NEW DELHI (TIP): The income tax department on July 3 raised an interim demand of Rs 4,860 crore on the Sahara group even as it is busy selling off assets and mopping up bank accounts to arrange for Rs 10,000 crore to secure the release of chairman Subrata Roy and two directors, detained in jail since March 4.
The I-T department made this disclosure before a bench of Justices T S Thakur, A R Dave and A K Sikri, when it was discussing with counsel for Sahara and market regulator Sebi about the possible safeguards required to be put in place for sale of the group’s three hotels abroad — Grosvenor House in London and two New York hotels, the Dreams Downtown and the Plaza.
Advocate Arijit Prasad said the I-T department has filed an application detailing the interim tax demand of Rs 4,860 crore raised on Sahara Real Estate and Sahara Housing for the assessment years 2009-10 and 2010-11. The court said it would be heard as and when the registry lists it. Sahara group strongly opposed the I-T department’s application.
Senior advocate Rajeev Dhavan said, “We are already in big trouble. Why are they here to make it worse?” The bench said in a lighter vein, “You have to take the bull by its horn when you cannot escape.” Dhavan replied, “The real bull is Sebi and we will take it on.” Dhavan’s confession presented a true picture of the financial constraints faced by Sahara, which has already deposited Rs 3,117 crore in cash with Sebi after selling off a property in Ahmedabad.
There are eight more properties which could fetch the group Rs 3,800 crore. Sale of the three hotels in London and New York would give the group an additional Rs 5,000 crore to furnish bank guarantee and leave a surplus. Dhavan said the group needed Rs 1,200 crore urgently to pay its employees, who have not been paid salaries for three months. He said the quickest way to tide over the financial crunch was to sell off the foreign hotels. But to make the deals with potential buyers lucrative and worth the effort, he requested the court to release Roy for an interim period of 40 days.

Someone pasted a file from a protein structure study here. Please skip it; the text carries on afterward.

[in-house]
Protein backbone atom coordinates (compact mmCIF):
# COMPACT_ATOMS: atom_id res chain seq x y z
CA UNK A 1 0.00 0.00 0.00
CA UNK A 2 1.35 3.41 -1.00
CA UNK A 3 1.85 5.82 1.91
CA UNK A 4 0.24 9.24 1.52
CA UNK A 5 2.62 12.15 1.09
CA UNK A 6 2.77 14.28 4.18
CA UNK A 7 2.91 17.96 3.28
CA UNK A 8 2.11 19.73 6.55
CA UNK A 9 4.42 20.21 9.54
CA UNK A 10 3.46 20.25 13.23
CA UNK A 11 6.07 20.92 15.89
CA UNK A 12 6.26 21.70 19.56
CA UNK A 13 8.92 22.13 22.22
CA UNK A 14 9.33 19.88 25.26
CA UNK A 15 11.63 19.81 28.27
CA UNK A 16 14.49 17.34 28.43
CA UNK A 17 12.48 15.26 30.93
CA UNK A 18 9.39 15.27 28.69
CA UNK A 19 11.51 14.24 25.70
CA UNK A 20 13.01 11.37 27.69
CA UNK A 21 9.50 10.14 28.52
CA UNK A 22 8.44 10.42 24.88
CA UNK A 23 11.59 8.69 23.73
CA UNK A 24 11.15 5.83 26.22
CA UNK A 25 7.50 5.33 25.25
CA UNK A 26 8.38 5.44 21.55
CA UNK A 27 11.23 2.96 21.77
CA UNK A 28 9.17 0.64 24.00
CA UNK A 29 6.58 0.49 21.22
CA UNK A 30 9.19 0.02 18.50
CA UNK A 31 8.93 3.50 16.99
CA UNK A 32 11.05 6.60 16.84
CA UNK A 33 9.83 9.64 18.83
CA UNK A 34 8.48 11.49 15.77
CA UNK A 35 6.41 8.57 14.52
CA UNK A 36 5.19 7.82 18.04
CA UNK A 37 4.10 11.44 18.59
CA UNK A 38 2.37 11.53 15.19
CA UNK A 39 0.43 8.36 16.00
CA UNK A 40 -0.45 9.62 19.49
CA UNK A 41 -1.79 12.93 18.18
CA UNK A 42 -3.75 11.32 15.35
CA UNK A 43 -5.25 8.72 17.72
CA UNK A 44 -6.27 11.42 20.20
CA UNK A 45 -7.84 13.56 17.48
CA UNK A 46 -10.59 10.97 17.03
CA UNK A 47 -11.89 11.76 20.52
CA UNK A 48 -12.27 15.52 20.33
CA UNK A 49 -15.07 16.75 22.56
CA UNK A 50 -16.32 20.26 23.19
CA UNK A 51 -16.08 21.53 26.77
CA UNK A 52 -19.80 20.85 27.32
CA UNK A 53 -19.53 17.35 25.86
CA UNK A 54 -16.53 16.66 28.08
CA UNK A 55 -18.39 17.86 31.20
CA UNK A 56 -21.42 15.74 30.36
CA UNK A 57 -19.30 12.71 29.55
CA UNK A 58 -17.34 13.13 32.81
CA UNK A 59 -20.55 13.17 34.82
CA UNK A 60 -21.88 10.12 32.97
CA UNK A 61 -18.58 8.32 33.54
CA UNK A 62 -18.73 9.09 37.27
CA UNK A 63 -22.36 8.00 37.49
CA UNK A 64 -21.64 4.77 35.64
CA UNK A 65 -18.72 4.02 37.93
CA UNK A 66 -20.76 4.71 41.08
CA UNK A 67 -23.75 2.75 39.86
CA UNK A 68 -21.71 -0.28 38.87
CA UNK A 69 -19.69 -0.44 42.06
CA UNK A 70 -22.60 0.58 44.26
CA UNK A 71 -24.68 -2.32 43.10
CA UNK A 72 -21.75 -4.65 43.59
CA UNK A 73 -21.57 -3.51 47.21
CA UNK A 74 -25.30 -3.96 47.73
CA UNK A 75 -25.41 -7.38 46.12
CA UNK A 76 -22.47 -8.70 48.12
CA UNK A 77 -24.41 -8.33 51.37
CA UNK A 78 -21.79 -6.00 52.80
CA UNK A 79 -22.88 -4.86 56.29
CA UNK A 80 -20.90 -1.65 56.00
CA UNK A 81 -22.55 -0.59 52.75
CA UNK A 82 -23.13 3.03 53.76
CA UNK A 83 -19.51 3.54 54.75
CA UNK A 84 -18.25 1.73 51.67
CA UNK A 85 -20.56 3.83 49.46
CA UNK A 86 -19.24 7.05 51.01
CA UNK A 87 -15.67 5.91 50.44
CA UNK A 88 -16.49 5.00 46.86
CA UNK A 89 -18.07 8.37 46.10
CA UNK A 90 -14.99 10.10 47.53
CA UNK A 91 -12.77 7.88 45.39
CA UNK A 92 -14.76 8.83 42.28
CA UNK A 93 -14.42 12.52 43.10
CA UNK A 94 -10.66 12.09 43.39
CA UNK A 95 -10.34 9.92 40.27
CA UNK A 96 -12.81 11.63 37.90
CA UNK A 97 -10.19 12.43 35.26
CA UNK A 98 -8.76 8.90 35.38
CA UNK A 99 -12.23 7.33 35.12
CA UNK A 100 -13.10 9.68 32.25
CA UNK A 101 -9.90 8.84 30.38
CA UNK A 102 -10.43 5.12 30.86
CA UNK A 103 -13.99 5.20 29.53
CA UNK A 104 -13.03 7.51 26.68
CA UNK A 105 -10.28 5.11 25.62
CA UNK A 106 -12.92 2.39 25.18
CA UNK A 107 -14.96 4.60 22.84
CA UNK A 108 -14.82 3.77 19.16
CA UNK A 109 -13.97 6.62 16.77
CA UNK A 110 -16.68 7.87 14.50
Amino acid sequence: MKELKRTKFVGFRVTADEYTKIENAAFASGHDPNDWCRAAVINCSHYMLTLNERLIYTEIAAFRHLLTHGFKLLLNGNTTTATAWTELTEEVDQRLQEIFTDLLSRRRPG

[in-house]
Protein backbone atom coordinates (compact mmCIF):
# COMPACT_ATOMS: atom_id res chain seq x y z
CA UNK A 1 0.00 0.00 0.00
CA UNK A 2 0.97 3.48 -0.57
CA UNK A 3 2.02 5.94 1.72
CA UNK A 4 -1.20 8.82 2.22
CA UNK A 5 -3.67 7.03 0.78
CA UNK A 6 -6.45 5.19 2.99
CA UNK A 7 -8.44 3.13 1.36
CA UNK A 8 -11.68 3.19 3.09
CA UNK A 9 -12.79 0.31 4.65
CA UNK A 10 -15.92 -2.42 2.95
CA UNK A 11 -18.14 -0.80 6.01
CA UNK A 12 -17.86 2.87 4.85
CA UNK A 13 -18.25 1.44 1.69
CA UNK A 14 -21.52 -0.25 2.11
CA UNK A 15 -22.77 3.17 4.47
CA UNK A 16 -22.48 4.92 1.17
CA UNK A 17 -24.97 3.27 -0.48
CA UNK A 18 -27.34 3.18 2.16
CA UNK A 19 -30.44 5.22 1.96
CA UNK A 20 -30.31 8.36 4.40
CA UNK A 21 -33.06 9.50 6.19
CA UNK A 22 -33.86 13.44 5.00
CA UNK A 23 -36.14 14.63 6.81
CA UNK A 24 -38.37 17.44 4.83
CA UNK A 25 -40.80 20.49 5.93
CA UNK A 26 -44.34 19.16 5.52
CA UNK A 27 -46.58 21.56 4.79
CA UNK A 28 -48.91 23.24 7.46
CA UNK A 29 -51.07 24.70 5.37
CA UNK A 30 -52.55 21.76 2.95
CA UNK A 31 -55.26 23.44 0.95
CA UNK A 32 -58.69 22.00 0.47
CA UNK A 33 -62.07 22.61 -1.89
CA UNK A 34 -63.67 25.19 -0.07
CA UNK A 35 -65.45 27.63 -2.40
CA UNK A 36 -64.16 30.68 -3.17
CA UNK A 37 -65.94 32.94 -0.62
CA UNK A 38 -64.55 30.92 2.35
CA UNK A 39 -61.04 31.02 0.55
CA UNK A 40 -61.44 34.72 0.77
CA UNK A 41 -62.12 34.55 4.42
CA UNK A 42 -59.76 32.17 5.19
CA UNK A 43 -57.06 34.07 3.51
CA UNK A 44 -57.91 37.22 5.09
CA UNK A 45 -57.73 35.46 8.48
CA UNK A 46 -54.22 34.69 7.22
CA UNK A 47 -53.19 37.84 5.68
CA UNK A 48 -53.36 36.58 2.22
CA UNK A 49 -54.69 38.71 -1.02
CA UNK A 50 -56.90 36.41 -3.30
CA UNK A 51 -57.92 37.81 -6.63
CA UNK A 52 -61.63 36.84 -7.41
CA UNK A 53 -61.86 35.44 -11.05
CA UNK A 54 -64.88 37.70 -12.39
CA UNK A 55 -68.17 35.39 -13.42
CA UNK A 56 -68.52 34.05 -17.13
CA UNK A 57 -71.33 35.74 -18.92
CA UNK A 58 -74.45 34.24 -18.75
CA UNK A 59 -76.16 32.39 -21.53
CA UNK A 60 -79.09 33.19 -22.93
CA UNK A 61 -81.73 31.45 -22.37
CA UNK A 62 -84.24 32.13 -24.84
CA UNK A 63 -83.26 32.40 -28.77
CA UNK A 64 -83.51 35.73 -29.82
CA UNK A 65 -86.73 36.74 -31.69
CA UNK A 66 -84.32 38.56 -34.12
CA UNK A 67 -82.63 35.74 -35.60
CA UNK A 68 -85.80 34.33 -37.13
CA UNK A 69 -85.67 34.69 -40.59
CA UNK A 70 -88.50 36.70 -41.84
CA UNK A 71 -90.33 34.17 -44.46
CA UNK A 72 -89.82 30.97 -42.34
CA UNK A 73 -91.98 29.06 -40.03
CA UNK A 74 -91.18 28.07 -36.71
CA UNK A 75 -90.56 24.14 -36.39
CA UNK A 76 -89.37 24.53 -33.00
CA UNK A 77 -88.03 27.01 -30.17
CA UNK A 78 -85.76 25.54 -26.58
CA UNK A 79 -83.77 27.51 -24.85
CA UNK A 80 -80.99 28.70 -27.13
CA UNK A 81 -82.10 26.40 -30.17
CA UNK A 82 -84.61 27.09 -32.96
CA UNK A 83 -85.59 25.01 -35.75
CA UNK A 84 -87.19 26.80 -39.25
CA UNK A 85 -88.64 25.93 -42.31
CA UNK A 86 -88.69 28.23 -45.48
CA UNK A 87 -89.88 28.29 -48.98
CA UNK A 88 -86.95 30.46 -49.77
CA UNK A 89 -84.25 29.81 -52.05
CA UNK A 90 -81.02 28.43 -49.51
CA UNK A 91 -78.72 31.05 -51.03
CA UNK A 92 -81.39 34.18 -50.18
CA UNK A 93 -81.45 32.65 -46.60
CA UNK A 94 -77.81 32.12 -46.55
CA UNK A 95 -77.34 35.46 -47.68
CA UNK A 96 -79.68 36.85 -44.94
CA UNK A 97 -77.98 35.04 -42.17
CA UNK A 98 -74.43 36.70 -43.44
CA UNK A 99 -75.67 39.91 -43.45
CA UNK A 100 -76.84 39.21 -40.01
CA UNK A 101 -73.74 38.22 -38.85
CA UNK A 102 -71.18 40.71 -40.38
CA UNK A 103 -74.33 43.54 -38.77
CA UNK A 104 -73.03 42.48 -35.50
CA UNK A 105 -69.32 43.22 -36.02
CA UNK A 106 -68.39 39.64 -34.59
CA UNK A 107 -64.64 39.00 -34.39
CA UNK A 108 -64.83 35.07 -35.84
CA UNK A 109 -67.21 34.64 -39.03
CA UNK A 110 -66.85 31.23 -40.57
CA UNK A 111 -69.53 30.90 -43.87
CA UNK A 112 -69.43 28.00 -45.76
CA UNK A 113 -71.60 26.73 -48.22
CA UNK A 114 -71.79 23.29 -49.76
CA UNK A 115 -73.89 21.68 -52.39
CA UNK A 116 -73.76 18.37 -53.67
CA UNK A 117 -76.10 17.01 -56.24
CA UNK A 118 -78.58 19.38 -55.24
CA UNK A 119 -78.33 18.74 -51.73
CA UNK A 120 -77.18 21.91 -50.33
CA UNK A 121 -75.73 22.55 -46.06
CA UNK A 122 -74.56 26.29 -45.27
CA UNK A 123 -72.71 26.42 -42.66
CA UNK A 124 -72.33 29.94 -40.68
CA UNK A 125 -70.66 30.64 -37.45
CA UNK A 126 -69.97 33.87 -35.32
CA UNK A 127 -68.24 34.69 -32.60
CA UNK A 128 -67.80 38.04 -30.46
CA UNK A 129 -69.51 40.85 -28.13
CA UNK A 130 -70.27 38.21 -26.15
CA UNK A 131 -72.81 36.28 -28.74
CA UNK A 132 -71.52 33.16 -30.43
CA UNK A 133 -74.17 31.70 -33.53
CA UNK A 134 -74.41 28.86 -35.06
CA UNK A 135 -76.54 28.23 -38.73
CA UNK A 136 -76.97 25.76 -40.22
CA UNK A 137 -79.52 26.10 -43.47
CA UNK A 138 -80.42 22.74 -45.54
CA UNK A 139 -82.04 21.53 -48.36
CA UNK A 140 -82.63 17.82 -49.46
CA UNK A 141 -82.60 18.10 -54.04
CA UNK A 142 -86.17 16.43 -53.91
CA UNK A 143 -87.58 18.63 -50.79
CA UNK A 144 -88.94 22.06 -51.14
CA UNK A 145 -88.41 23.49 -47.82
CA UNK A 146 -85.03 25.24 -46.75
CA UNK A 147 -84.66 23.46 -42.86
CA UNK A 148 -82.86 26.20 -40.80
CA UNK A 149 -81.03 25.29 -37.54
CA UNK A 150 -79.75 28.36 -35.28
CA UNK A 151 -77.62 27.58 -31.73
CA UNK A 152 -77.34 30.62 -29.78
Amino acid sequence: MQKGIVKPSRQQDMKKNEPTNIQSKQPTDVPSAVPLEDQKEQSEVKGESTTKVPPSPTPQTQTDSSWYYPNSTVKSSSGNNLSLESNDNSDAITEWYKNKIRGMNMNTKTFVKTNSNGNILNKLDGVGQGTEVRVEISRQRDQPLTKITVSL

“It is one thing when the management negotiates with prospective buyers and quite another when the boss does it. If within 40 days the deals don’t materialize and the money is not deposited with Sebi, the court can put him back in jail,” Dhavan said.
The bench asked Sebi counsel Pratap Venugopal to file response by Friday on two issues – release of Roy for 40 days to negotiate the sale of hotels in London and New York and safeguards to be put in place to ensure transparency and fairness in these sales. Dhavan requested the court not to insist on further impediments on the sale of foreign hotels as these would bring down their price. He said the creditor, Bank of China, had assessed the price of the hotels through reputed valuers and there was no underhand deal involved in it. The hearing will resume on Friday.
The SC had sent Roy and two directors to jail after the group repeatedly failed to honour its directions to deposit Rs 24,000 crore with interest with Sebi. The court had asked the market regulator to verify the three crore investors from whom the money was illegally raised through one-time fully convertible debentures. Sahara, through counsel Keshav Mohan, had told the court that the group had earlier deposited Rs 5,120 crore. Mohan said that of the Rs 5,000 crore cash, the group had deposited Rs 3,117 crore and the rest would be deposited as soon as possible.